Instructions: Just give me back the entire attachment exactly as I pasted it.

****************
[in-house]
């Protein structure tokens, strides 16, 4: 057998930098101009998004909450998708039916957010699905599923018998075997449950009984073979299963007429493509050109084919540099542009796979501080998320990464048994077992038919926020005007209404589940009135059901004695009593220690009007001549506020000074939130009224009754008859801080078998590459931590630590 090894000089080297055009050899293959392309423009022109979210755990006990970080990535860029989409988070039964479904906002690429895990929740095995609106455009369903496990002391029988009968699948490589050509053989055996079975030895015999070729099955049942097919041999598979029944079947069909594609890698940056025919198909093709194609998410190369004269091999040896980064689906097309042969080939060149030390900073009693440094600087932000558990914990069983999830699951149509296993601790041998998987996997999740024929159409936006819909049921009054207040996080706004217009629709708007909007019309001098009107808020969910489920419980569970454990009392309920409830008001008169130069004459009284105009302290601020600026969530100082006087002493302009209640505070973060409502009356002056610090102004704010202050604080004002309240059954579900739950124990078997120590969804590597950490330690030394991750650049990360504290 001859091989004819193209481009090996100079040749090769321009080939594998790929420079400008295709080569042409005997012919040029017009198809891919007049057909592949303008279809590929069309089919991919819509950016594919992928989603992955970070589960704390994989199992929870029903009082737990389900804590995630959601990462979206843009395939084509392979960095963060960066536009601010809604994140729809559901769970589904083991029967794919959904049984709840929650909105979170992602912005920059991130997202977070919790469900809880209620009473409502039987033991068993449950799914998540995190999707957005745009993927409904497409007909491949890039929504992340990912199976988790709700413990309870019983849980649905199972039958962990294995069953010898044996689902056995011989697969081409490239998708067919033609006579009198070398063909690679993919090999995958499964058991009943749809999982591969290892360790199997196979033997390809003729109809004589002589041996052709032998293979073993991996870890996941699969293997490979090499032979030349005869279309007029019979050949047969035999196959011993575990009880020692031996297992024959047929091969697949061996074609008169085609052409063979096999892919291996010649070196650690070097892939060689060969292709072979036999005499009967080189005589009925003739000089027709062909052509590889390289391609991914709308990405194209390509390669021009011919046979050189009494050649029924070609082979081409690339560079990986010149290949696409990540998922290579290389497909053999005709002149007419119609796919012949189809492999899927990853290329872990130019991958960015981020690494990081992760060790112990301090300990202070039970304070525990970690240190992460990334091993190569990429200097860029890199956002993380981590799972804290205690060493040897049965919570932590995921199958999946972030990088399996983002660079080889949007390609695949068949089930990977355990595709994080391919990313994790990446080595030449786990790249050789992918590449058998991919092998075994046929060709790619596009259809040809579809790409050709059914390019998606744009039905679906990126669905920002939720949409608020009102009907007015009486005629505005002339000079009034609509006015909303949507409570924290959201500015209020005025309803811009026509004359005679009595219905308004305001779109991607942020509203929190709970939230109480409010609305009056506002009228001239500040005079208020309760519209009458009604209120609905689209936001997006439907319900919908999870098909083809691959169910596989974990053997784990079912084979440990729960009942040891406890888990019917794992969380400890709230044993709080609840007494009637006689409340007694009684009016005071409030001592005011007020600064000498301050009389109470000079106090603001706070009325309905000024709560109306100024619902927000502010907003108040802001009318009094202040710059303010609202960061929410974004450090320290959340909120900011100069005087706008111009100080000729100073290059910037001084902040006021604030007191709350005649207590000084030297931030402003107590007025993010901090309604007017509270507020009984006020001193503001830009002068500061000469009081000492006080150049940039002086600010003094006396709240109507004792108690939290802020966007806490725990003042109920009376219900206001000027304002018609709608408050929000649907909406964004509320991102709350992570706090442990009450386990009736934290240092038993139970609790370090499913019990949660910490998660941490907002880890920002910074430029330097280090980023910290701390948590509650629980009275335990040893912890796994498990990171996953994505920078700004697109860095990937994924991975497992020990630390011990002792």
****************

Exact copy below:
[in-house]
């Protein structure tokens, strides 16, 4: 057998930098101009998004909450998708039916957010699905599923018998075997449950009984073979299963007429493509050109084919540099542009796979501080998320990464048994077992038919926020005007209404589940009135059901004695009593220690009007001549506020000074939130009224009754008859801080078998590459931590630590 090894000089080297055009050899293959392309423009022109979210755990006990970080990535860029989409988070039964479904906002690429895990929740095995609106455009369903496990002391029988009968699948490589050509053989055996079975030895015999070729099955049942097919041999598979029944079947069909594609890698940056025919198909093709194609998410190369004269091999040896980064689906097309042969080939060149030390900073009693440094600087932000558990914990069983999830699951149509296993601790041998998987996997999740024929159409936006819909049921009054207040996080706004217009629709708007909007019309001098009107808020969910489920419980569970454990009392309920409830008001008169130069004459009284105009302290601020600026969530100082006087002493302009209640505070973060409502009356002056610090102004704010202050604080004002309240059954579900739950124990078997120590969804590597950490330690030394991750650049990360504290 001859091989004819193209481009090996100079040749090769321009080939594998790929420079400008295709080569042409005997012919040029017009198809891919007049057909592949303008279809590929069309089919991919819509950016594919992928989603992955970070589960704390994989199992929870029903009082737990389900804590995630959601990462979206843009395939084509392979960095963060960066536009601010809604994140729809559901769970589904083991029967794919959904049984709840929650909105979170992602912005920059991130997202977070919790469900809880209620009473409502039987033991068993449950799914998540995190999707957005745009993927409904497409007909491949890039929504992340990912199976988790709700413990309870019983849980649905199972039958962990294995069953010898044996689902056995011989697969081409490239998708067919033609006579009198070398063909690679993919090999995958499964058991009943749809999982591969290892360790199997196979033997390809003729109809004589002589041996052709032998293979073993991996870890996941699969293997490979090499032979030349005869279309007029019979050949047969035999196959011993575990009880020692031996297992024959047929091969697949061996074609008169085609052409063979096999892919291996010649070196650690070097892939060689060969292709072979036999005499009967080189005589009925003739000089027709062909052509590889390289391609991914709308990405194209390509390669021009011919046979050189009494050649029924070609082979081409690339560079990986010149290949696409990540998922290579290389497909053999005709002149007419119609796919012949189809492999899927990853290329872990130019991958960015981020690494990081992760060790112990301090300990202070039970304070525990970690240190992460990334091993190569990429200097860029890199956002993380981590799972804290205690060493040897049965919570932590995921199958999946972030990088399996983002660079080889949007390609695949068949089930990977355990595709994080391919990313994790990446080595030449786990790249050789992918590449058998991919092998075994046929060709790619596009259809040809579809790409050709059914390019998606744009039905679906990126669905920002939720949409608020009102009907007015009486005629505005002339000079009034609509006015909303949507409570924290959201500015209020005025309803811009026509004359005679009595219905308004305001779109991607942020509203929190709970939230109480409010609305009056506002009228001239500040005079208020309760519209009458009604209120609905689209936001997006439907319900919908999870098909083809691959169910596989974990053997784990079912084979440990729960009942040891406890888990019917794992969380400890709230044993709080609840007494009637006689409340007694009684009016005071409030001592005011007020600064000498301050009389109470000079106090603001706070009325309905000024709560109306100024619902927000502010907003108040802001009318009094202040710059303010609202960061929410974004450090320290959340909120900011100069005087706008111009100080000729100073290059910037001084902040006021604030007191709350005649207590000084030297931030402003107590007025993010901090309604007017509270507020009984006020001193503001830009002068500061000469009081000492006080150049940039002086600010003094006396709240109507004792108690939290802020966007806490725990003042109920009376219900206001000027304002018609709608408050929000649907909406964004509320991102709350992570706090442990009450386990009736934290240092038993139970609790370090499913019990949660910490998660941490907002880890920002910074430029330097280090980023910290701390948590509650629980009275335990040893912890796994498990990171996953994505920078700004697109860095990937994924991975497992020990630390011990002792």